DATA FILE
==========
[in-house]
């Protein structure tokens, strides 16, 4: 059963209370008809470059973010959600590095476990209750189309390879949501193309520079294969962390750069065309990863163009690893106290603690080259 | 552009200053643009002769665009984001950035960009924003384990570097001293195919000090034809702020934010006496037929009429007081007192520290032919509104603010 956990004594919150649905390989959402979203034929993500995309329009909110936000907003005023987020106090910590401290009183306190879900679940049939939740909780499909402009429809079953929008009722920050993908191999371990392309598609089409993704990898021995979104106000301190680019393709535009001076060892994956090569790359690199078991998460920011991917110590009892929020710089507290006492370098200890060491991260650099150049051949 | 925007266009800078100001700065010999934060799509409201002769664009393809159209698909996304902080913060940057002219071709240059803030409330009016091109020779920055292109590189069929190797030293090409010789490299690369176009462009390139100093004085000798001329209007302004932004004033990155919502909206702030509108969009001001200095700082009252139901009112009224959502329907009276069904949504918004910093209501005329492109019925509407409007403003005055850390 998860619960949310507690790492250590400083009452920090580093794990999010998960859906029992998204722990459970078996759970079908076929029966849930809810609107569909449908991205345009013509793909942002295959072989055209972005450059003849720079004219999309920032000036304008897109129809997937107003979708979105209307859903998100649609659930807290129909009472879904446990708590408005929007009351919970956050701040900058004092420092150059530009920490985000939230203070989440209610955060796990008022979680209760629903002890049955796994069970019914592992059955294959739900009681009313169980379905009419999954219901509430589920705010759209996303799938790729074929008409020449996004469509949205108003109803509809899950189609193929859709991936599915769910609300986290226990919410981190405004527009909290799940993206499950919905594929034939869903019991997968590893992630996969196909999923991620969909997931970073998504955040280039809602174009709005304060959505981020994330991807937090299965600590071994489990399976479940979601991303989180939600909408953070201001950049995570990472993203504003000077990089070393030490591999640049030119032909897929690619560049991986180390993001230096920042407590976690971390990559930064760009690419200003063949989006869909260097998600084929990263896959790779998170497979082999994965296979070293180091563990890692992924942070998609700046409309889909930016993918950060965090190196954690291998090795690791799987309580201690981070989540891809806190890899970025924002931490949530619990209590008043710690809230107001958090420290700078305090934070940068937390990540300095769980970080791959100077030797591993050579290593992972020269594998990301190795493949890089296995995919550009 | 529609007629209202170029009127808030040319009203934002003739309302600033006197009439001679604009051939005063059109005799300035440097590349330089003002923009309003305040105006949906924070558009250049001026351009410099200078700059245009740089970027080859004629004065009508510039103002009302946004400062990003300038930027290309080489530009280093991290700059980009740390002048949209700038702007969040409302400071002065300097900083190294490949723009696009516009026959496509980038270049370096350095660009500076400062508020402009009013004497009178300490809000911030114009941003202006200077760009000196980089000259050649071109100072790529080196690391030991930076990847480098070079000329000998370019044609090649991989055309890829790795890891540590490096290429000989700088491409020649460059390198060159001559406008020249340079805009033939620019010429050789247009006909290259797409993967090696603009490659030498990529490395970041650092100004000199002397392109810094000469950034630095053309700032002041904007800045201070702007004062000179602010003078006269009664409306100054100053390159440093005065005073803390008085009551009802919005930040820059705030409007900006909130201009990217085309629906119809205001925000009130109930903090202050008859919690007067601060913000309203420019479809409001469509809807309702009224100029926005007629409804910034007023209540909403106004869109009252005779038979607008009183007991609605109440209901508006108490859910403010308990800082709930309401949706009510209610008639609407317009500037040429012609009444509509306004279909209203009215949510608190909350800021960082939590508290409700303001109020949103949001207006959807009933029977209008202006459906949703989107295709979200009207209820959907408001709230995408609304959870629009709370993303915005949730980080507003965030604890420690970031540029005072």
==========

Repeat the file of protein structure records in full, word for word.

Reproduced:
[in-house]
């Protein structure tokens, strides 16, 4: 059963209370008809470059973010959600590095476990209750189309390879949501193309520079294969962390750069065309990863163009690893106290603690080259 | 552009200053643009002769665009984001950035960009924003384990570097001293195919000090034809702020934010006496037929009429007081007192520290032919509104603010 956990004594919150649905390989959402979203034929993500995309329009909110936000907003005023987020106090910590401290009183306190879900679940049939939740909780499909402009429809079953929008009722920050993908191999371990392309598609089409993704990898021995979104106000301190680019393709535009001076060892994956090569790359690199078991998460920011991917110590009892929020710089507290006492370098200890060491991260650099150049051949 | 925007266009800078100001700065010999934060799509409201002769664009393809159209698909996304902080913060940057002219071709240059803030409330009016091109020779920055292109590189069929190797030293090409010789490299690369176009462009390139100093004085000798001329209007302004932004004033990155919502909206702030509108969009001001200095700082009252139901009112009224959502329907009276069904949504918004910093209501005329492109019925509407409007403003005055850390 998860619960949310507690790492250590400083009452920090580093794990999010998960859906029992998204722990459970078996759970079908076929029966849930809810609107569909449908991205345009013509793909942002295959072989055209972005450059003849720079004219999309920032000036304008897109129809997937107003979708979105209307859903998100649609659930807290129909009472879904446990708590408005929007009351919970956050701040900058004092420092150059530009920490985000939230203070989440209610955060796990008022979680209760629903002890049955796994069970019914592992059955294959739900009681009313169980379905009419999954219901509430589920705010759209996303799938790729074929008409020449996004469509949205108003109803509809899950189609193929859709991936599915769910609300986290226990919410981190405004527009909290799940993206499950919905594929034939869903019991997968590893992630996969196909999923991620969909997931970073998504955040280039809602174009709005304060959505981020994330991807937090299965600590071994489990399976479940979601991303989180939600909408953070201001950049995570990472993203504003000077990089070393030490591999640049030119032909897929690619560049991986180390993001230096920042407590976690971390990559930064760009690419200003063949989006869909260097998600084929990263896959790779998170497979082999994965296979070293180091563990890692992924942070998609700046409309889909930016993918950060965090190196954690291998090795690791799987309580201690981070989540891809806190890899970025924002931490949530619990209590008043710690809230107001958090420290700078305090934070940068937390990540300095769980970080791959100077030797591993050579290593992972020269594998990301190795493949890089296995995919550009 | 529609007629209202170029009127808030040319009203934002003739309302600033006197009439001679604009051939005063059109005799300035440097590349330089003002923009309003305040105006949906924070558009250049001026351009410099200078700059245009740089970027080859004629004065009508510039103002009302946004400062990003300038930027290309080489530009280093991290700059980009740390002048949209700038702007969040409302400071002065300097900083190294490949723009696009516009026959496509980038270049370096350095660009500076400062508020402009009013004497009178300490809000911030114009941003202006200077760009000196980089000259050649071109100072790529080196690391030991930076990847480098070079000329000998370019044609090649991989055309890829790795890891540590490096290429000989700088491409020649460059390198060159001559406008020249340079805009033939620019010429050789247009006909290259797409993967090696603009490659030498990529490395970041650092100004000199002397392109810094000469950034630095053309700032002041904007800045201070702007004062000179602010003078006269009664409306100054100053390159440093005065005073803390008085009551009802919005930040820059705030409007900006909130201009990217085309629906119809205001925000009130109930903090202050008859919690007067601060913000309203420019479809409001469509809807309702009224100029926005007629409804910034007023209540909403106004869109009252005779038979607008009183007991609605109440209901508006108490859910403010308990800082709930309401949706009510209610008639609407317009500037040429012609009444509509306004279909209203009215949510608190909350800021960082939590508290409700303001109020949103949001207006959807009933029977209008202006459906949703989107295709979200009207209820959907408001709230995408609304959870629009709370993303915005949730980080507003965030604890420690970031540029005072």